Biology for Kids
What is the immune system?
The immune system helps to protect us against diseases caused by tiny invaders (called pathogens) such as viruses, bacteria, and parasites. The immune system is made up of specialized organs, cells, and tissues that all work together to destroy these invaders. Some of the main organs involved in the immune system include the spleen, lymph nodes, thymus, and bone marrow.
How does it work?
The immune system develops all kinds of cells that help to destroy disease causing microbes. Some of these cells are specifically designed for a certain kind of disease. All throughout the body, disease fighting cells are stored in the immune system waiting for the signal to go to battle.
The immune system is able to communicate throughout the entire body. When pathogens are detected, messages are sent out, warning that the body is being attacked. The immune system then directs the correct attacking cells to the problem area to destroy the invaders.
Antigens and Antibodies
Scientists call the invaders that can cause disease antigens. Antigens trigger an immune response in the body. One of the main immune responses is the production of proteins that help to fight off the antigens. These proteins are called antibodies.
How do the antibodies know which cells to attack?
In order to work properly, the immune system must know which cells are good cells and which are bad. Antibodies are designed with specific binding sites that only bind with certain antigens. They ignore "good" cells and only attack the bad ones.
You can see from the picture below that the antibodies each have a specially designed binding site. They will only bind with the antigen that has a "marker" that matches up perfectly.
Types of Immunity Cells
The immune system has cells that perform specific functions. These cells are found in the blood stream and are called white blood cells.
- B cells - B cells are also called B lymphocytes. These cells produce antibodies that bind to antigens and neutralize them. Each B cell makes one specific type of antibody. For example, there is a specific B cell that helps to fight off the flu.
- T cells - T cells are also called T lymphocytes. These cells help to get rid of good cells that have already been infected.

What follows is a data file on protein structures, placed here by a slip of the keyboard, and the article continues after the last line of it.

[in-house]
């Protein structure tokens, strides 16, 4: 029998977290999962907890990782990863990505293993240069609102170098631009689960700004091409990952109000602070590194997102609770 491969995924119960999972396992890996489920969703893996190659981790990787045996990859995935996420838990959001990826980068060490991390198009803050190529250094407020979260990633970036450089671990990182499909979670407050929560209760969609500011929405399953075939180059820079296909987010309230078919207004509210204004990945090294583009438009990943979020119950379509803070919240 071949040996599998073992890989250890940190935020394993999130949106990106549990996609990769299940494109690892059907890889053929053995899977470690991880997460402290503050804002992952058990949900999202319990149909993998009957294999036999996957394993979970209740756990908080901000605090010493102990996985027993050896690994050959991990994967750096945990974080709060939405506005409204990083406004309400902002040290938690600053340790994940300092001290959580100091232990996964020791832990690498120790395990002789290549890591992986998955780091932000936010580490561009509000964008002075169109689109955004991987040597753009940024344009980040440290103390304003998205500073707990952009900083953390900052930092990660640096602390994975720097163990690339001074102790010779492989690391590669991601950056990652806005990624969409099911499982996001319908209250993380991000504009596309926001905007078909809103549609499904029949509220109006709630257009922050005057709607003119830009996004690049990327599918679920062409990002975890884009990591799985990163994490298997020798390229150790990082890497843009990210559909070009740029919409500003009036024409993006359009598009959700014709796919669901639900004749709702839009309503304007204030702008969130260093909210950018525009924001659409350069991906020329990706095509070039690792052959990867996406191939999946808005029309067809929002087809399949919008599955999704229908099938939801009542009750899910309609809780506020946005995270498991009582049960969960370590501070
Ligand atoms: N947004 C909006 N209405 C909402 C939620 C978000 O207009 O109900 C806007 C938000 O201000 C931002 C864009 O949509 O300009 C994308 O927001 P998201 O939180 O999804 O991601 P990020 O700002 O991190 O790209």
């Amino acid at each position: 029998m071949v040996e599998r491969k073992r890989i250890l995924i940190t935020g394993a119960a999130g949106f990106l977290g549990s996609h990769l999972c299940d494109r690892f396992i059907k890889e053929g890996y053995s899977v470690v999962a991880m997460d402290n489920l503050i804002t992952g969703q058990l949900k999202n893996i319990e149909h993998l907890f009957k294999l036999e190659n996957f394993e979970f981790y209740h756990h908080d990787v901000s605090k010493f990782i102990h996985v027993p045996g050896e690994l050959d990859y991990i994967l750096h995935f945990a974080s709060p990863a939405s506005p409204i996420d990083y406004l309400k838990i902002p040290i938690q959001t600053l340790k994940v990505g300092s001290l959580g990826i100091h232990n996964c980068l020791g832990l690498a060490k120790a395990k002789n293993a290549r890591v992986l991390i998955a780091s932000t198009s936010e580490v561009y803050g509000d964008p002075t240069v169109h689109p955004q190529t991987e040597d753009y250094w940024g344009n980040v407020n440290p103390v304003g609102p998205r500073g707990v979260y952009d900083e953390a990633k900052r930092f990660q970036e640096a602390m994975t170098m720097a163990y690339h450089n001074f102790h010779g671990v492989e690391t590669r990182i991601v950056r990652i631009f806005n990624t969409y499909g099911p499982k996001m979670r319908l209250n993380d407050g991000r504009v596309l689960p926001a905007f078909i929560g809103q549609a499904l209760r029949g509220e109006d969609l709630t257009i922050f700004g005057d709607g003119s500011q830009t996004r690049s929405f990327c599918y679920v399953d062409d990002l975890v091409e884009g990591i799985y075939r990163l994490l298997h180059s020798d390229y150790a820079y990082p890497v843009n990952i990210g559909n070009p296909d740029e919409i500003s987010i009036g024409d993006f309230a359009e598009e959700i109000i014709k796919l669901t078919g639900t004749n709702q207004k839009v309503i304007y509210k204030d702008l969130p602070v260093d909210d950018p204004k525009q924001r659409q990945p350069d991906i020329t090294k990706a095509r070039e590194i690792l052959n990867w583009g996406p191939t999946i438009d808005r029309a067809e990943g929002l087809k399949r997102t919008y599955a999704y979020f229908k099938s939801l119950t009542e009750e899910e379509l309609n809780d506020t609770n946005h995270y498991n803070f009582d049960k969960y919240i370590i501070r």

- Helper T cells - Helper T cells tell B cells to start making antibodies or instruct killer T cells to attack.
- Killer T cells - Killer T cells destroy cells that have been infected by the invader.
- Memory cells - Memory cells remember antigens that have already attacked the body. They help the body to fight off any new attacks by a specific antigen.
The immune system is very smart and can adapt to new infections. Our bodies gain immunities in two ways: natural and acquired.
- Natural - When we are born, our bodies already have some immunity. Babies get antibodies from their mother as they are growing in the womb. They may also gain some antibodies from their mother's milk.
- Acquired - Our bodies also learn immunities over time. When we get sick, our body learns how to fight off the disease. The next time that disease invades, our body is ready for it and can quickly produce antibodies to prevent infection. We can also gain immunity from vaccines.
Vaccines introduce microbes that are already killed or modified so we don't get sick. However, the immune system doesn't know this. It builds up defenses and antibodies against the disease. When the real disease tries to attack, our body is ready and can quickly neutralize the antigens.
Interesting Facts about the Immune System
- Some immunity eventually goes away, so we need a new vaccine after a period of time.
- Different people have different levels of immunity to certain diseases. This is why some people get sick more often than others.
- Sometimes the immune system can get confused and attack good cells. Type I diabetes is caused when T cells attack insulin producing cells in the pancreas.
- T cells and B cells are stored in lymph nodes throughout the body. They enter the blood stream when they are needed to defend against disease.
- Your body responds much faster and stronger the second time it sees an antigen.
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